Singapore Shuts Schools, Cancels Events as Haze Worsens

Singapore Air Quality Hits Hazardous Levels
  • Pollutant index rose to year's high of 341 as haze covers city
  • Singapore identifies companies linked to forest fires

Singapore shut schools and suspended some outdoor events as the city-state’s air quality slid into the hazardous range for the first time this year, raising concerns that this will hurt the tourism and retail industries.

The city skyline at Marina Bay as buildings in the central business district stand shrouded in smog.
The city skyline at Marina Bay as buildings in the central business district stand shrouded in smog.
Photographer: Nicky Loh/Bloomberg

Primary and secondary schools were closed in Singapore on Friday as the three-hour pollutant standards index reached the year’s high of 341 at a 5 a.m. Singapore time reading. The gauge receded in the afternoon before rebounding to 162 as of 7 p.m., well into the "unhealthy" level, according to the National Environment Agency. A reading exceeding 300 is classified as “hazardous.”

“If it lasts long enough, domestic retailers and commerce will show visibly reduced earnings,” said Wai Ho Leong, a Singapore-based economist at Barclays Plc. “After that, it has to last long enough for people who have booked trips to Singapore to cancel. There’s still a sense this is temporary."

Layer of Haze

Smoke from Indonesian forest fires has shrouded the city-state with a layer of haze in the past few weeks. Data compiled by Global Forest Watch showed a concentration of fires in parts of Indonesia’s Sumatra and Kalimantan, driving the air quality of cities located in the areas to hazardous levels.

“The weather pattern would play a role to whether you would be in a stagnant situation like what we are experiencing right now, or it could be flushed out due to strengthening winds from cleaner sources,” Gabriel Lau, an earth system science professor at the Chinese University of Hong Kong.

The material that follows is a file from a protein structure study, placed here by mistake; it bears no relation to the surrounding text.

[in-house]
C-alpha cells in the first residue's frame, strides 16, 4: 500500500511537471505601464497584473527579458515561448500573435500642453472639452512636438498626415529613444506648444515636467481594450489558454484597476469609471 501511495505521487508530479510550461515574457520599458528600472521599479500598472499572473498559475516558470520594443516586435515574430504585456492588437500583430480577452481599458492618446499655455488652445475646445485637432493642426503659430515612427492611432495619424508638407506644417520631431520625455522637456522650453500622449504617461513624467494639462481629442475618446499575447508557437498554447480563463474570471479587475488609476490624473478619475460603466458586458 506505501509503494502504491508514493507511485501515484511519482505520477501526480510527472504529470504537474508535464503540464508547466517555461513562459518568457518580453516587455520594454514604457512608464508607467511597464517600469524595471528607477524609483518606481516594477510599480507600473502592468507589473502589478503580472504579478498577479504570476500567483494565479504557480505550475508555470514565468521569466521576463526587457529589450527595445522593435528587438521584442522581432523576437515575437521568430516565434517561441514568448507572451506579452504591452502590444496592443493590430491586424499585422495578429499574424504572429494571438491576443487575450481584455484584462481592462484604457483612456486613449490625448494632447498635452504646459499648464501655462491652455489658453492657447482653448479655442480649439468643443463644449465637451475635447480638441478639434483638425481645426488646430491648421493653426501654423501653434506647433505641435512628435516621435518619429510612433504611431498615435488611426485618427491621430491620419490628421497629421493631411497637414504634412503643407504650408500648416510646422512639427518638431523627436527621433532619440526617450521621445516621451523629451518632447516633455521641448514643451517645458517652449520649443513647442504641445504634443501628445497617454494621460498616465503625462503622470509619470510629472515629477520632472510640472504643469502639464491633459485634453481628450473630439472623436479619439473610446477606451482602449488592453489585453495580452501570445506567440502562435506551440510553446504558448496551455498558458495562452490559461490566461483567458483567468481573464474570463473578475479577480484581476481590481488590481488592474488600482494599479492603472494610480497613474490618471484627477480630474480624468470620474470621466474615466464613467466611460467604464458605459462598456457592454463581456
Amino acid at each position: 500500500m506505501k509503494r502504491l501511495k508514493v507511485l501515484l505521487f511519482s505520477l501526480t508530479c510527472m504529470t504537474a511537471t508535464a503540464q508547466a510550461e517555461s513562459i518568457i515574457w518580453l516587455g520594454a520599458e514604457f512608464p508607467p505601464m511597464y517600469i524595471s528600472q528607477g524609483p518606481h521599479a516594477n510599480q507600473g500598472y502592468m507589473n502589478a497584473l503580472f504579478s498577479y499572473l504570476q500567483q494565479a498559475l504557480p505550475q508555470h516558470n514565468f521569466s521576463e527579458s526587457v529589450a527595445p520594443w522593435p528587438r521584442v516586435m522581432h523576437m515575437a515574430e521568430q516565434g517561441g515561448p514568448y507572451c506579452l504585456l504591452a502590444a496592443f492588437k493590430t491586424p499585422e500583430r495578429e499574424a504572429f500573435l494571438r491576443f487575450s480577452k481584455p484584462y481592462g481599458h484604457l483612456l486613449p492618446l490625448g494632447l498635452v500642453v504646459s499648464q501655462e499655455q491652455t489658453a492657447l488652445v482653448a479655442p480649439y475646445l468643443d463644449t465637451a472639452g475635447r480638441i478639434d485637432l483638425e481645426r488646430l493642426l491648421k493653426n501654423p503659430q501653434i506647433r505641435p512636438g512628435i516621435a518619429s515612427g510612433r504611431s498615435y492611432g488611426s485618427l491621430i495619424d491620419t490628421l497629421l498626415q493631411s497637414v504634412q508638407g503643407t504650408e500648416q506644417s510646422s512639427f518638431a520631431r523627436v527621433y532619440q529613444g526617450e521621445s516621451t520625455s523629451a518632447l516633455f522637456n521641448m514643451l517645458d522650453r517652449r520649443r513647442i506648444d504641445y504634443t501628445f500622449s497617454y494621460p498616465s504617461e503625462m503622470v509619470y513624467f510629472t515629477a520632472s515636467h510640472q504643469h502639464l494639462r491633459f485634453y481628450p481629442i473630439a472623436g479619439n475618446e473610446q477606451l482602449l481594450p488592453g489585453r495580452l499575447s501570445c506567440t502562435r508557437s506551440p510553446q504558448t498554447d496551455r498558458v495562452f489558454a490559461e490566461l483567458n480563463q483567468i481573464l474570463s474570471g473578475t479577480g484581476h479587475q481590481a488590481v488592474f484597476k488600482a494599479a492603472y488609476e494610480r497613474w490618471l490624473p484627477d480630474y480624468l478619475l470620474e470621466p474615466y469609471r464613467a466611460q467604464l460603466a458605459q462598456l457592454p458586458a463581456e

Indonesia’s enforcement of its laws against plantation owners is key to resolving the problem, Singapore’s Environment Minister Vivian Balakrishnan said in an interview a week ago. The smog also led the flights disruptions across Southeast Asia.

The minister identified four Indonesian companies that may be linked to the fires on a Facebook post on Friday. The environment agency has also served Asia Pulp & Paper Co. in Singapore with a notice seeking information on its units, as well as measures taken by its suppliers to put out fires in their Indonesian concessions.

Economic Pressure

“The Singapore government is currently examining how to apply more economic pressure against errant companies,” Balakrishnan said.

A Singapore nationwide music test on Friday has also been postponed until Tuesday, the Ministry of Education said. Some international schools including the Swiss School in Singapore were also shut. Junior colleges and universities will remain open. Sports Hub, the city-state’s new stadium, will suspend all outdoor activities.

“This is the first time I’m experiencing the haze first-hand. Today it really has worsened, you feel that,” said Gokulnath Durai as he walked along the Singapore River wearing a face mask yesterday, which the tourist from Chennai, India said was “a precautionary measure.”

Free Masks

Singapore will also distribute N95 masks to “vulnerable and needy” citizens and permanent residents across 108 community clubs on Friday, the environment agency said.

Indonesia last week set a 14-day deadline to extinguish fires in Riau, and a 30-day target for South Sumatra and Jambi. The government has detained suspects in companies in various parts of the country.

“We stand ready to assist Indonesia in combating the fires,” Singapore’s Foreign Affairs Minister K. Shanmugam said in his Facebook post. “Last year, we introduced legislation to allow us to prosecute companies found to be causing or contributing to the haze. And we will not hesitate to take such actions against those errant companies.”

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